Alcatel-Lucent is growing its portfolio of Application Fluency-enabled switches.
The Application Fluent Network is an architectural approach that Alcatel-Lucent first announced in 2010 and has been steadily growing ever since.
Today Alcatel-Lucent is adding new connectivity options to the OmniSwitch 6900 top-of-rack switch. First announced in April 2011, the 6900 platform only had optical interfaces for 10 GbE before being expanded with 40 GbE networking modules. It now also offers copper-based 10GBaseT options.
Cliff Grossner, senior director of product marketing, explained to Enterprise Networking Planet that the copper-based OmniSwitch 6900 has the same chassis as the existing 6900. One differentiator is that the copper version is not set up with an optical transceiver. The other difference between the copper and optical versions is latency. Latency on the optical switch is rated at sub one second, while the copper version has latency rated at sub four seconds. Additionally, power consumption for the copper version of the switch is "a bit higher," according to Grossner.
The enterprise and data center shift to Gigabit Ethernet speeds doesn't always happen in a straight line. As it turns out, enterprises don't always have to buy a GbE switch port immediately, as there are still some use cases where Fast Ethernet (FE) makes sense.
That's where the a new version of the OmniSwitch 6450 switching platform comes into play. The OmniSwitch 6450 first debuted in March of 2012,
It is now being supplemented with the 6450L, a light version of the same switch.
Heitor Faroni, product marketing manager at Alcatel-Lucent, explained that what makes the switch "light" is its licensing. With the the 6450L,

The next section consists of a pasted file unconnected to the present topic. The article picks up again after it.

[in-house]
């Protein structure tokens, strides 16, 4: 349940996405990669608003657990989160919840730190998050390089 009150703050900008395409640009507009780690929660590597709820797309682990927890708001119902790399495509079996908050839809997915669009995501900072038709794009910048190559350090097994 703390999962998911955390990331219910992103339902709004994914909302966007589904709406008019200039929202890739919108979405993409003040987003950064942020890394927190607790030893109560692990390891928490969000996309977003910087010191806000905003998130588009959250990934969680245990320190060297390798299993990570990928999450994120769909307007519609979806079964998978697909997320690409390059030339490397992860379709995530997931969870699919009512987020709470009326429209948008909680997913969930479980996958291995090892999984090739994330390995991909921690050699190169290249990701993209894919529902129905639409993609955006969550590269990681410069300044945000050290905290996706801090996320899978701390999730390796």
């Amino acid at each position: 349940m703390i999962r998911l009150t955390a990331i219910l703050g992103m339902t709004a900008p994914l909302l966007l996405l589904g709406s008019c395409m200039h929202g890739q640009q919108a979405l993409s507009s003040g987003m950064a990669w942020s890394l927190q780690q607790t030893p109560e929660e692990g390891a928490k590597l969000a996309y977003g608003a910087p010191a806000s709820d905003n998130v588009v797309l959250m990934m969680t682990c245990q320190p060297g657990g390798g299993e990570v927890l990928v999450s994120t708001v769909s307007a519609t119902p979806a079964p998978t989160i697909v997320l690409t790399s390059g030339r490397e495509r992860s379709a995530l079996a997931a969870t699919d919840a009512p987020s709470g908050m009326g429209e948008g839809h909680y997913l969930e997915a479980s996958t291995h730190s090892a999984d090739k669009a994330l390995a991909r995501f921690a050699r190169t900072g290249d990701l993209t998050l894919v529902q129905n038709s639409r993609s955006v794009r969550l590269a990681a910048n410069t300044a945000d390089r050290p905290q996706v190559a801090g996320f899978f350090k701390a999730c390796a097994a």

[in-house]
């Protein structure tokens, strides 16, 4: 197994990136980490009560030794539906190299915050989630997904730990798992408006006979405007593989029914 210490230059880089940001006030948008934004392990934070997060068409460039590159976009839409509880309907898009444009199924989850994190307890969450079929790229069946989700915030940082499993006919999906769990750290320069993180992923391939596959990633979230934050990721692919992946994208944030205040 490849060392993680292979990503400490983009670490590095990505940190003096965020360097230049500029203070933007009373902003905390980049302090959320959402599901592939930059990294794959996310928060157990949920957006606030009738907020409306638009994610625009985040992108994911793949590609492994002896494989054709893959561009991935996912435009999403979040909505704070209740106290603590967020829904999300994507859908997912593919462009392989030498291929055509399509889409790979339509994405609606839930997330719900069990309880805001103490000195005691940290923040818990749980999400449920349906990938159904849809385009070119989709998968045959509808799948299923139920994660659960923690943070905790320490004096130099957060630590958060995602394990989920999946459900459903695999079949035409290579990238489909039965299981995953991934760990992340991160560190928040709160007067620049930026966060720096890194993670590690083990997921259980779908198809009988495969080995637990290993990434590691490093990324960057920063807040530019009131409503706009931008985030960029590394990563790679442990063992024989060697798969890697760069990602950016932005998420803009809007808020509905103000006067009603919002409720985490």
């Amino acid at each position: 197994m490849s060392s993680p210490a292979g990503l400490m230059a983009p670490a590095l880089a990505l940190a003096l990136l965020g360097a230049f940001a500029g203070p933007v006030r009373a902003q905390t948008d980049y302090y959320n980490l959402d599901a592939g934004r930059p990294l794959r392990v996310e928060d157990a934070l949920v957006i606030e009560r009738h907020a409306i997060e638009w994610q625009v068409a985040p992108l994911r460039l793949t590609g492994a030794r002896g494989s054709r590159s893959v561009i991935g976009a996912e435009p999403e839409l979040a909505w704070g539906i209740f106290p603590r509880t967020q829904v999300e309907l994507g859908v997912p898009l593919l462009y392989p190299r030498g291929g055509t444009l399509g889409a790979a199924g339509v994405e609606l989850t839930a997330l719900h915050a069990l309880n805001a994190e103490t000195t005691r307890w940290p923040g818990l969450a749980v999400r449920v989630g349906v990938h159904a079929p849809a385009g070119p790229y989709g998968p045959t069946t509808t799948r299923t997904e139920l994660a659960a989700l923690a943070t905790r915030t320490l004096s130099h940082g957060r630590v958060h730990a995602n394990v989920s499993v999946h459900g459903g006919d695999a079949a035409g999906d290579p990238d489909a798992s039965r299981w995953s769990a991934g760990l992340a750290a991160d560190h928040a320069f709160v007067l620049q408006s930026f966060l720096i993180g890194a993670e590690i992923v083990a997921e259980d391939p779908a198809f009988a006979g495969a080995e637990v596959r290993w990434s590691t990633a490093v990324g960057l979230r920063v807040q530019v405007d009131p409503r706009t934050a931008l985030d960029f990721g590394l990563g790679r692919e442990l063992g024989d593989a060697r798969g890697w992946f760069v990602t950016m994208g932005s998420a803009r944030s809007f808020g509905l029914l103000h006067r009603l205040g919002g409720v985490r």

The 6450L will be available in both 24 and 48 port models, both of which are only a 1 RU chassis.
Shortest Path Bridging
The Alcatel-Lucent switching portfolio is enabled for the IEEE 802.1aq Shortest Path Bridging (SPB) standard. Alcatel-Lucent will demonstrate interoperability with other vendors this week at Interop.
SPB is a replacement for Spanning Tree and is a competitor to TRILL (Transparent Interconnection for Lots of Links), which is backed by Cisco and Brocade, among others.
Edgard Vargas, product marketing manager for enterprise networks at Alcatel-Lucent, explained that the Interop demo will feature multiple vendors, including HP and Avaya, showing SPB in action in an interoperable way.
The system enables fully automated provisioning from end-to-end, across the heterogenous vendor network.
Vargas emphasized that SPB is a bridging technology and, as such, an overlay protocol like VXLAN can run on top of it. VXLAN is a key protocol for enabling Software Defined Data Centers. It got its start in 2011 with help from Cisco, VMware, and Citrix.
"The whole connection with SPB is done so that the complexity is all hidden," Vargas said.
Sean Michael Kerner is a senior editor at Enterprise Networking Planet and InternetNews.com. Follow him on Twitter @TechJournalist.